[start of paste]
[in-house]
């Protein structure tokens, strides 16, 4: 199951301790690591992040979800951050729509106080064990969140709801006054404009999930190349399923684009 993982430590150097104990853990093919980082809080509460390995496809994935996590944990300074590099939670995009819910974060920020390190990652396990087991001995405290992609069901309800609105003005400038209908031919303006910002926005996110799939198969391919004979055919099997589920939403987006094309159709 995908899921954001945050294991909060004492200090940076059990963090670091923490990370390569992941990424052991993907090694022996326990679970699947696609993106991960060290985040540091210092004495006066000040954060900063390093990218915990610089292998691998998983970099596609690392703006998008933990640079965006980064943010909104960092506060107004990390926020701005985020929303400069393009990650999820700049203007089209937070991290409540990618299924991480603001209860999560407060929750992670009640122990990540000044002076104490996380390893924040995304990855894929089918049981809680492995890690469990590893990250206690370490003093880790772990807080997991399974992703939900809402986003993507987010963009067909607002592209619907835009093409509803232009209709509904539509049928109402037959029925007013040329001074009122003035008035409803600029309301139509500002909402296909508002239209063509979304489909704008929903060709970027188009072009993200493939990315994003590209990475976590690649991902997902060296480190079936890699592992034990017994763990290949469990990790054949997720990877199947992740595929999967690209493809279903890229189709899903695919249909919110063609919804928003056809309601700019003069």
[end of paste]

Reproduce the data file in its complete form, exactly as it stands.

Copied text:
[in-house]
């Protein structure tokens, strides 16, 4: 199951301790690591992040979800951050729509106080064990969140709801006054404009999930190349399923684009 993982430590150097104990853990093919980082809080509460390995496809994935996590944990300074590099939670995009819910974060920020390190990652396990087991001995405290992609069901309800609105003005400038209908031919303006910002926005996110799939198969391919004979055919099997589920939403987006094309159709 995908899921954001945050294991909060004492200090940076059990963090670091923490990370390569992941990424052991993907090694022996326990679970699947696609993106991960060290985040540091210092004495006066000040954060900063390093990218915990610089292998691998998983970099596609690392703006998008933990640079965006980064943010909104960092506060107004990390926020701005985020929303400069393009990650999820700049203007089209937070991290409540990618299924991480603001209860999560407060929750992670009640122990990540000044002076104490996380390893924040995304990855894929089918049981809680492995890690469990590893990250206690370490003093880790772990807080997991399974992703939900809402986003993507987010963009067909607002592209619907835009093409509803232009209709509904539509049928109402037959029925007013040329001074009122003035008035409803600029309301139509500002909402296909508002239209063509979304489909704008929903060709970027188009072009993200493939990315994003590209990475976590690649991902997902060296480190079936890699592992034990017994763990290949469990990790054949997720990877199947992740595929999967690209493809279903890229189709899903695919249909919110063609919804928003056809309601700019003069």